Professor Andrew Stuhl of the Environmental Studies Program asked his students to complete a Place Paper in his American Environmental History course. The assignment they completed was called a “Place Paper,” wherein they selected a place of importance to them and narrated its environmental history. The three papers here concern the town of Shamokin; the “ghost town” of Alvira, PA; and the Danbury Mall in Connecticut. They are all very good in their own ways. These papers give readers insight into one way of studying place from a historical and environmental perspective.
On October 3rd, the Place Studies Program co-sponsored a field trip led by Professor Ben Marsh through the hard coal mining region immediately southeast of Bucknell University. The field trip was a compilation of class and professional field trips that have been run over the years, and was also sponsored by the Environmental Studies Program and the Geography department.
Ben Marsh, a Professor of Geography and Environmental Studies at Bucknell, led the bus tour through what he described as a region of some of the “strongest communities in Central Pennsylvania, featuring proud old neighborhoods and businesses, diverse ethnic churches and clubs, and a population of miners families who are deeply committed to these towns they have lived in for generations.” The highlights of the tour included un-reclaimed strip mines, unstable hills of black mine waste, orange acidic water found in streams, and the remnants of the town Centralia, which sits atop a burning deep mine.
The tour started in Sunbury, a river town situated next to the Susquehanna River that used to be a large pre independence Native American community. At the height of coal mining in the Pennsylvania mountains it was an area that largely brought wealth into the community; experiencing a population boom that has since rapidly declined with the rise of larger cities and newer resource areas.
From there, they drove up to Shamokin where the history of coal is still evident throughout the landscape. The town of Shamokin and its surrounding township sit atop 200,000,000 tons of anthracite, and acid mine drainage can still be seen seeping out of an old mine shaft.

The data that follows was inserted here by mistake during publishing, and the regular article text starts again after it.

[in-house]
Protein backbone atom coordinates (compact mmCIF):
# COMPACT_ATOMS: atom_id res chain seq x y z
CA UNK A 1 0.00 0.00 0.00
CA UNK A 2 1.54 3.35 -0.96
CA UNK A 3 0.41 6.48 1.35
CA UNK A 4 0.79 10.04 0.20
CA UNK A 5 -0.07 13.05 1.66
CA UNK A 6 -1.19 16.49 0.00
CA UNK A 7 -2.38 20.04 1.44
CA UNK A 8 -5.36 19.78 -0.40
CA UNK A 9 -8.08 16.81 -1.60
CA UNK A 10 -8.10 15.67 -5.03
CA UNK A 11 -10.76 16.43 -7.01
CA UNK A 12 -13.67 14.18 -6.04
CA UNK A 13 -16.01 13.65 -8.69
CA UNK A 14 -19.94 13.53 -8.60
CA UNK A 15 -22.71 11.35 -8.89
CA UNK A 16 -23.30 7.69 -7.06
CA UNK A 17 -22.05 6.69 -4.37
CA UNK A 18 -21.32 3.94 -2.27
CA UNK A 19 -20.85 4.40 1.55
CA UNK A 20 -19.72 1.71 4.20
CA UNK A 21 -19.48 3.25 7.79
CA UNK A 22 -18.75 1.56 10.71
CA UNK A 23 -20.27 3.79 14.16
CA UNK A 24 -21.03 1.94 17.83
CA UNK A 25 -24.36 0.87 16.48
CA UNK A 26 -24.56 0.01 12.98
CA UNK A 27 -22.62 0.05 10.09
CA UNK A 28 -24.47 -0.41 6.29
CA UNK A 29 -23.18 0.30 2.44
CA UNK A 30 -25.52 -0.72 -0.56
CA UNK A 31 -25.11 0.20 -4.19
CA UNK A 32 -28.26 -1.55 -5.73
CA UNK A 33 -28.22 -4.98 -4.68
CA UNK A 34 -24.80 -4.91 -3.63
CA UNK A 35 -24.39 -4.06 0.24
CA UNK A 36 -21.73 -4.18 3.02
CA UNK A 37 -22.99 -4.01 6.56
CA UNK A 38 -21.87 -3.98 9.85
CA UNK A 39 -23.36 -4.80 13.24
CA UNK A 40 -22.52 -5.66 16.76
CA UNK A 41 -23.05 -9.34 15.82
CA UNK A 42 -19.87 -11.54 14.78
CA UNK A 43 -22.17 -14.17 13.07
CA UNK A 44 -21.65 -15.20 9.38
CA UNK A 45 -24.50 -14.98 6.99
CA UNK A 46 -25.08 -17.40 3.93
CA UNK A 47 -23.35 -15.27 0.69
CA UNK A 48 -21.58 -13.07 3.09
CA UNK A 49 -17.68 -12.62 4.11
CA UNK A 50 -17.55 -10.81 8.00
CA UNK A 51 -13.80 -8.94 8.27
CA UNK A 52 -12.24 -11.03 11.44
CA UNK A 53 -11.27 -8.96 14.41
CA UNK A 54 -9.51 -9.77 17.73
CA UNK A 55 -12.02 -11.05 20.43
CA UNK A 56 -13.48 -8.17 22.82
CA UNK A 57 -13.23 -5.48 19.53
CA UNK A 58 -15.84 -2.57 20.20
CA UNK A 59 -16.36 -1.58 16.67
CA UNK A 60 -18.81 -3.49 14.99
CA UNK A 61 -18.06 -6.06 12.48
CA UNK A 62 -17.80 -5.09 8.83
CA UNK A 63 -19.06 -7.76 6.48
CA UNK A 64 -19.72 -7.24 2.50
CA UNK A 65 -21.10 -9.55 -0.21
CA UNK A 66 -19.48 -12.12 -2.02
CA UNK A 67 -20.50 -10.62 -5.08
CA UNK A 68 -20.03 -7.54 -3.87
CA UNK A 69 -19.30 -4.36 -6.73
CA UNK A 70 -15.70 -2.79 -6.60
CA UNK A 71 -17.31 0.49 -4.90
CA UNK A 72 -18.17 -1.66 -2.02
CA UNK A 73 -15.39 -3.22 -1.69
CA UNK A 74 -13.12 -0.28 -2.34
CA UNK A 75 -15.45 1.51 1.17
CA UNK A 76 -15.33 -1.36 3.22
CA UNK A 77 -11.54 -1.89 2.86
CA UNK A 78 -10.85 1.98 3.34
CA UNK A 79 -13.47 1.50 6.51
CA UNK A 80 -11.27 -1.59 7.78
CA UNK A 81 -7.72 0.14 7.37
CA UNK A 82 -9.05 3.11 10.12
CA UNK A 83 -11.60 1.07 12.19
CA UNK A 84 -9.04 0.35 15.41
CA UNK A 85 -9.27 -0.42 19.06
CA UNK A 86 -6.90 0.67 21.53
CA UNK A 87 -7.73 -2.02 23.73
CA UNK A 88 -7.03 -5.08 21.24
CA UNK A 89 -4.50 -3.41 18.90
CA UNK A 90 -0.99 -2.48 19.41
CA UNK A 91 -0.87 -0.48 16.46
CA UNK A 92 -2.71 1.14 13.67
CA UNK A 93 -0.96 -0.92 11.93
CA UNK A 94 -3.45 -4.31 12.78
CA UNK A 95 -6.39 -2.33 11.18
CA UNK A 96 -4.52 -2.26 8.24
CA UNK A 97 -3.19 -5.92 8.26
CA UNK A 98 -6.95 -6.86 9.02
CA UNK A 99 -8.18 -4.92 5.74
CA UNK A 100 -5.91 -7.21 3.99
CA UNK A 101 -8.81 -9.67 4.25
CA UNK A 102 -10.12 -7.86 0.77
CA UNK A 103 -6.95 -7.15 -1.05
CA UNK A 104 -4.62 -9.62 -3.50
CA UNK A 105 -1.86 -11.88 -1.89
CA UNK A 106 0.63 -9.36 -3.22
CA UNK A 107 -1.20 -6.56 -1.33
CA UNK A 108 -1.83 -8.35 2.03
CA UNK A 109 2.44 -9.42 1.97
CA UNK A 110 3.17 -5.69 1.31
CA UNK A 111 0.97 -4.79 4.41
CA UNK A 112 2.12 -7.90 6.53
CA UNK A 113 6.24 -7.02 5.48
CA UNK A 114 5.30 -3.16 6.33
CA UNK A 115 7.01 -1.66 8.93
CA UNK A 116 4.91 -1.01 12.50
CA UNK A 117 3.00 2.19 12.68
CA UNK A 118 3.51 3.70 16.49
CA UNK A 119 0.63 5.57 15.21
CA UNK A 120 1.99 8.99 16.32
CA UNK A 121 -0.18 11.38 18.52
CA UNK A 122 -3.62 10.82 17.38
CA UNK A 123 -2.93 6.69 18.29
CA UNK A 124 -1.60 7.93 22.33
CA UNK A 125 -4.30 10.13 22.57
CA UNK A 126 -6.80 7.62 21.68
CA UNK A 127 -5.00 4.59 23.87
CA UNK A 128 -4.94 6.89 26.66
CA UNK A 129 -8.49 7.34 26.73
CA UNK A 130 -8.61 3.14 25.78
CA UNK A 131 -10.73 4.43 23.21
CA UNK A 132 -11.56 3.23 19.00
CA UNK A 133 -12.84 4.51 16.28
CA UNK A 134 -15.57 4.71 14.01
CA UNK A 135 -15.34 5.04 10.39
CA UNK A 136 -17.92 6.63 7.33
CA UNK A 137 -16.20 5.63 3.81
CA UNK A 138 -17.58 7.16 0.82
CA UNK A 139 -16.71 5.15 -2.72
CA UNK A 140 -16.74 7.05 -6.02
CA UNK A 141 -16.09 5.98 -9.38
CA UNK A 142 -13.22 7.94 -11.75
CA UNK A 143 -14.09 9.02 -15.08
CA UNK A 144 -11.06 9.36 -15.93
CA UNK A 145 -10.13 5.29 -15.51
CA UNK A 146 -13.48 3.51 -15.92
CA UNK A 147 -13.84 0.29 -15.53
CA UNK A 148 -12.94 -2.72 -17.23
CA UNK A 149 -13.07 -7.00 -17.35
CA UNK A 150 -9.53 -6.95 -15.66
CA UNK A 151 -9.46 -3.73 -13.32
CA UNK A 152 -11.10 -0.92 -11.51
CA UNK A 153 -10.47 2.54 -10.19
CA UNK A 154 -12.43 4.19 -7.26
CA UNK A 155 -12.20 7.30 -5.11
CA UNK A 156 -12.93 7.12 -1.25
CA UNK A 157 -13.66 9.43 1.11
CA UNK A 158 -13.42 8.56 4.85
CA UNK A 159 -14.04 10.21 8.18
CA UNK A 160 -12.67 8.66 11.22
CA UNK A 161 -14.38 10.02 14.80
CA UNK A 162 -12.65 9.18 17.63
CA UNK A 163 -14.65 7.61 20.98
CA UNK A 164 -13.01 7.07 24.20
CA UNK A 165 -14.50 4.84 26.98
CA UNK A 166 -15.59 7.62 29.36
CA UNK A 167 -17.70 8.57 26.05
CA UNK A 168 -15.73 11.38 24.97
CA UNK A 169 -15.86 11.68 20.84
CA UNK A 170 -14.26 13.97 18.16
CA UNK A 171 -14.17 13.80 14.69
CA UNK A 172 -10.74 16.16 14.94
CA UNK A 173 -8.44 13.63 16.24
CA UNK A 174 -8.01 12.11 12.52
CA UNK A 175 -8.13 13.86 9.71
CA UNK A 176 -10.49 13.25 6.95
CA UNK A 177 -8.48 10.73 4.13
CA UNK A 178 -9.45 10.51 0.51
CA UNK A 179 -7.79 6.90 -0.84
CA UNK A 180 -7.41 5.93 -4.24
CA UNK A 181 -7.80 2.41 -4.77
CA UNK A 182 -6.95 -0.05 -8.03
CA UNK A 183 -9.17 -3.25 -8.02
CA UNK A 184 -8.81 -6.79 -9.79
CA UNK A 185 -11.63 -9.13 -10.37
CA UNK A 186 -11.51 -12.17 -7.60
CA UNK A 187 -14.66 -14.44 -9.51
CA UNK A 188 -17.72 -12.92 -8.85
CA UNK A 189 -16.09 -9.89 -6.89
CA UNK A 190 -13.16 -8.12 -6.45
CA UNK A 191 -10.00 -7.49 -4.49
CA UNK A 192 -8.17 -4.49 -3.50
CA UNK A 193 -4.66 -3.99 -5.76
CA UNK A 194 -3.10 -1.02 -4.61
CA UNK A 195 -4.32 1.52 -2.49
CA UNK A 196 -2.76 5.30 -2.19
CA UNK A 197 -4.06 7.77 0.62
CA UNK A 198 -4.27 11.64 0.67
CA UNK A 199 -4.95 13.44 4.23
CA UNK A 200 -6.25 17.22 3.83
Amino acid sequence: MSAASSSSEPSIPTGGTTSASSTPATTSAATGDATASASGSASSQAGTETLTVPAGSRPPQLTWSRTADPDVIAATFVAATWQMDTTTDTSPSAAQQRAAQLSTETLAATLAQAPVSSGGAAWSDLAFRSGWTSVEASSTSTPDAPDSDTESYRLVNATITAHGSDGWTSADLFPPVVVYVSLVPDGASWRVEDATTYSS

The next stop was an old strip mine area that had originally been mined underground. There they got to see a unique geological feature known as folded rock, which look like ripples in layers of flat and planar geo-surfaces. Then the tour went up to Mount Carmel to see old coal towns that once experienced a rapid growth in population; where they used to house almost twenty thousand people and now house only six to seven thousand. The European influence and style can still be observed in the architecture and landscape due to the influx of European Migrants that had once settled down in those areas at the height of the mining revolution.
The last stop was Centralia, a ghost town that has literally been burning since 1962. What started as a brush fire caught onto an exposed coal seam, thereby leaving the coal underneath the town on fire for over fifty years.
The bus trip revealed the environmental challenges, beauty, and rich cultural history of the hard coal mining region just outside of what is often referred to as the Bucknell Bubble. “It was a really good opportunity to get a better view and understanding of the coal mining region and history of the coal mining region, and what it’s like now” said Shaunna Barnhart, who attended the tour.
Jennifer Silva and Jesse Scheimreif’s Research Project
This summer, Professor Jennifer Silva worked with her research assistant Jesse Scheimreif ’16 on a study concerning identity and community in the coal region. They were interested in engaging with the local community by interviewing older residents about how the community has evolved over the years. They also wanted to look at the economic opportunities and social support systems available to the young people in the area, such as families and churches. What they discovered through their experience and research was a close knit, friendly, and generous community who welcomed them into their homes and was open to sharing their family stories. “It was fascinating to learn more about the history and culture of the area in which we live” said Professor Silva. They will be continuing their work in the region over the next few years.
Nick Kupensky and Erin Frey’s Research Project: Summary
This summer, Nick Kupensky worked with Erin Frey on “The Emil Kubek Project”, a scholarly resource that encompasses the works of Emily Kubek (1857 – 1940), one of Mahanoy City’s most prolific writers. Kupensky, along with Frey, worked on translating Kubek’s text from Carpatho-Rusyn into English, which can be seen on their website https://kubekproject.wordpress.com along with more information about Kubek and Kubek’s Mahanoy City. On the site there is also a virtual walking tour called “The West End Walking Tour” that was organized to allow one to experience Kubek’s Mahanoy City that inspired his work. For more information about The Emil Kubek Project, visit: http://placestudies.blogs.bucknell.edu/2015/10/22/the-emil-kubek-project/